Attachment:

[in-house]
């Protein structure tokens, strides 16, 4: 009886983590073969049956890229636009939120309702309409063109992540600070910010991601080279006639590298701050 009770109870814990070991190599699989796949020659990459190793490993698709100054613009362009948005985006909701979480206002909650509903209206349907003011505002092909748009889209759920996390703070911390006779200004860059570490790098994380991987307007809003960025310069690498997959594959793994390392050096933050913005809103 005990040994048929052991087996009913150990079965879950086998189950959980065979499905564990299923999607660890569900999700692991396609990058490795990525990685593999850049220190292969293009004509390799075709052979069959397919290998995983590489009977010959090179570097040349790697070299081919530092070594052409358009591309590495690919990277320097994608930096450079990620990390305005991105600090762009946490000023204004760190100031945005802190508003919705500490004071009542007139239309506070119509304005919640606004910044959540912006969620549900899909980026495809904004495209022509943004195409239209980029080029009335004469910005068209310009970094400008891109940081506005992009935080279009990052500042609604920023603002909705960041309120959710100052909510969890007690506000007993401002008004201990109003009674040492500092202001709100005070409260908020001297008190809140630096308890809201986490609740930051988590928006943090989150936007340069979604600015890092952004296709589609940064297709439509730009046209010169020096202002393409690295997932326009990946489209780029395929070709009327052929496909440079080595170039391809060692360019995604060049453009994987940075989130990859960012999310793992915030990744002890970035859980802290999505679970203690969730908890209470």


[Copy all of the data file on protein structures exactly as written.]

[in-house]
């Protein structure tokens, strides 16, 4: 009886983590073969049956890229636009939120309702309409063109992540600070910010991601080279006639590298701050 009770109870814990070991190599699989796949020659990459190793490993698709100054613009362009948005985006909701979480206002909650509903209206349907003011505002092909748009889209759920996390703070911390006779200004860059570490790098994380991987307007809003960025310069690498997959594959793994390392050096933050913005809103 005990040994048929052991087996009913150990079965879950086998189950959980065979499905564990299923999607660890569900999700692991396609990058490795990525990685593999850049220190292969293009004509390799075709052979069959397919290998995983590489009977010959090179570097040349790697070299081919530092070594052409358009591309590495690919990277320097994608930096450079990620990390305005991105600090762009946490000023204004760190100031945005802190508003919705500490004071009542007139239309506070119509304005919640606004910044959540912006969620549900899909980026495809904004495209022509943004195409239209980029080029009335004469910005068209310009970094400008891109940081506005992009935080279009990052500042609604920023603002909705960041309120959710100052909510969890007690506000007993401002008004201990109003009674040492500092202001709100005070409260908020001297008190809140630096308890809201986490609740930051988590928006943090989150936007340069979604600015890092952004296709589609940064297709439509730009046209010169020096202002393409690295997932326009990946489209780029395929070709009327052929496909440079080595170039391809060692360019995604060049453009994987940075989130990859960012999310793992915030990744002890970035859980802290999505679970203690969730908890209470």